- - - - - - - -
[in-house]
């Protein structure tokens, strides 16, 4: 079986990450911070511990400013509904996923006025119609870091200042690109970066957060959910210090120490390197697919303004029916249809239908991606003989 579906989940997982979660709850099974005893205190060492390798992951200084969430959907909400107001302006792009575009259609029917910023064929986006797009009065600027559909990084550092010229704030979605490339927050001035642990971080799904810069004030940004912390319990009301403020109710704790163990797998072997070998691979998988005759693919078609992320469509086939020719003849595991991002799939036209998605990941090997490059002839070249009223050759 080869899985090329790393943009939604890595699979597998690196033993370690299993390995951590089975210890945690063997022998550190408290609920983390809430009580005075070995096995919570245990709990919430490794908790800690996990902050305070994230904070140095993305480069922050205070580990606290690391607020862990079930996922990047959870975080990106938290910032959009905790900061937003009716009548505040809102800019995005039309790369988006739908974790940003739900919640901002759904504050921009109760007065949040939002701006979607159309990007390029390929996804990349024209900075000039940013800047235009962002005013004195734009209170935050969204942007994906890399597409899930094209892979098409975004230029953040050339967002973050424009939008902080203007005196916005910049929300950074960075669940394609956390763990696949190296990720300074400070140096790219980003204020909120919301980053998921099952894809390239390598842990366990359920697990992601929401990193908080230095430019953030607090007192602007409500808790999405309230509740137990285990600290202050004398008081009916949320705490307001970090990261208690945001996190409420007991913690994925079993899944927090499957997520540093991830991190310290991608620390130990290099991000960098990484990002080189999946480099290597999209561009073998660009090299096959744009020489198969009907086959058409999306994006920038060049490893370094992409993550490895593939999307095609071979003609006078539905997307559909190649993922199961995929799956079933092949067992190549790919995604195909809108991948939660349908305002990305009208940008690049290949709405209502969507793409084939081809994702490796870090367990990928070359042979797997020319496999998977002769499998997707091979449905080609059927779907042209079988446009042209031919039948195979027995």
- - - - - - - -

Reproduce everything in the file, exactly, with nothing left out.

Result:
[in-house]
């Protein structure tokens, strides 16, 4: 079986990450911070511990400013509904996923006025119609870091200042690109970066957060959910210090120490390197697919303004029916249809239908991606003989 579906989940997982979660709850099974005893205190060492390798992951200084969430959907909400107001302006792009575009259609029917910023064929986006797009009065600027559909990084550092010229704030979605490339927050001035642990971080799904810069004030940004912390319990009301403020109710704790163990797998072997070998691979998988005759693919078609992320469509086939020719003849595991991002799939036209998605990941090997490059002839070249009223050759 080869899985090329790393943009939604890595699979597998690196033993370690299993390995951590089975210890945690063997022998550190408290609920983390809430009580005075070995096995919570245990709990919430490794908790800690996990902050305070994230904070140095993305480069922050205070580990606290690391607020862990079930996922990047959870975080990106938290910032959009905790900061937003009716009548505040809102800019995005039309790369988006739908974790940003739900919640901002759904504050921009109760007065949040939002701006979607159309990007390029390929996804990349024209900075000039940013800047235009962002005013004195734009209170935050969204942007994906890399597409899930094209892979098409975004230029953040050339967002973050424009939008902080203007005196916005910049929300950074960075669940394609956390763990696949190296990720300074400070140096790219980003204020909120919301980053998921099952894809390239390598842990366990359920697990992601929401990193908080230095430019953030607090007192602007409500808790999405309230509740137990285990600290202050004398008081009916949320705490307001970090990261208690945001996190409420007991913690994925079993899944927090499957997520540093991830991190310290991608620390130990290099991000960098990484990002080189999946480099290597999209561009073998660009090299096959744009020489198969009907086959058409999306994006920038060049490893370094992409993550490895593939999307095609071979003609006078539905997307559909190649993922199961995929799956079933092949067992190549790919995604195909809108991948939660349908305002990305009208940008690049290949709405209502969507793409084939081809994702490796870090367990990928070359042979797997020319496999998977002769499998997707091979449905080609059927779907042209079988446009042209031919039948195979027995």